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Patients won’t be able to get medical marijuana in Ohio by Sept. 8 deadline

Ohio regulators said Tuesday that medical marijuana will not be available to patients by the September 8 deadline set in state law.

“It doesn’t look like any of the cultivators will be ready to have produce on the shelves by September,” said Mark Hamlin, senior policy advisor to the medical marijuana program at the Ohio Department of Commerce.

The Ohio Department of Commerce officials said none of the 25 licensed cultivators have received their certificates of operation needed before they can begin planting marijuana. Just one Level 1 cultivator, Pure Ohio Wellness in the Springfield area, has received the required state inspection.

“We know that patients in Ohio circled that date on their calendars and we don’t take that lightly,” Hamlin said.

Growers, who received provisional licenses in November, have been delayed by weather, construction and other business issues, Hamlin said. Three Level 2 cultivators will be inspected this month and five Level 1 and one Level 2 growers are slated to be inspected in July, he said.

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State officials announced Monday afternoon where dozens of medical marijuana dispensaries will be located across Ohio. The Board of Pharmacy is expected to name up to 56 dispensary licensees in 28 geographic districts.

State officials had said they needed to issue certificates of operation by now to some growers in order to have product on dispensary shelves by September 8.

In June 2016, Kasich signed a bill into law that authorizes medical marijuana use by patients with 21 conditions, including cancer or chronic pain, in the form of edibles, oils, patches and vaporizing. Patients and their caregivers will be allowed to possess up to a 90 day supply. Smoking or home growing it is barred.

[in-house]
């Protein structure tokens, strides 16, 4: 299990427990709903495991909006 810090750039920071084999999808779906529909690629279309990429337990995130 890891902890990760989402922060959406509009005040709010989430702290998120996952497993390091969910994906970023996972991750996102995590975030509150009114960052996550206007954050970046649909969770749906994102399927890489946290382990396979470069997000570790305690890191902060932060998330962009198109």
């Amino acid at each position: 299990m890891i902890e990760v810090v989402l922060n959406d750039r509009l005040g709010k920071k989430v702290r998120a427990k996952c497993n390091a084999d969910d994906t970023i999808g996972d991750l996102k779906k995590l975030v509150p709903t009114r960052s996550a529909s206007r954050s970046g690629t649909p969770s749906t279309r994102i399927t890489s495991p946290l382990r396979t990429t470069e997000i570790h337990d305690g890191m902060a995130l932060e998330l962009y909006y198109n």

Regulators have been working for more than a year to issue rules, review applications and announce licenses for cultivators, labs, dispensaries and processors.

“We always knew the timeline was tight and aggressive,” he said.

Related: Regulators scale back expectations in medical marijuana program

The Ohio Board of Pharmacy on Monday announced 56 dispensary licenses across the state to sell medical marijuana to registered patients who have recommendations from their physicians. Cities where sites were chosen include Dayton, Riverside, Beavercreek, Lebanon, Springfield, Monroe and Seven Mile.

In June 2016, Kasich signed a bill into law that authorizes medical marijuana use by patients with 21 conditions, including cancer or chronic pain, in the form of edibles, oils, patches and vaporizing. Patients and their caregivers will be allowed to possess up to a 90 day supply. Smoking or home growing it is barred.

Regulators have been working for more than a year to issue rules, review applications and announce licenses for cultivators, labs, dispensaries and processors.

“We always knew the timeline was tight and aggressive,” he said.

Related: Controversy, legal challenges mar Ohio’s medical pot launch

The program is overseen by three state agencies: Commerce, Pharmacy and the State Medical Board. Regulators are under intense scrutiny from media outlets, patient advocates, politicians and businesses seeking to crack into the new multi-billion dollar industry. The Department of Commerce ran into a buzzsaw of criticism over consultants it hired to review cultivator applications and scoring errors discovered after licenses were announced in November.

Hamlin said state regulators have been ready to begin inspecting cultivators since March but those businesses ran into delays, which put off the state inspections.

He added: “We are not going to cut corners and rush our inspections in any way that will risk the health and safety of Ohioans.”

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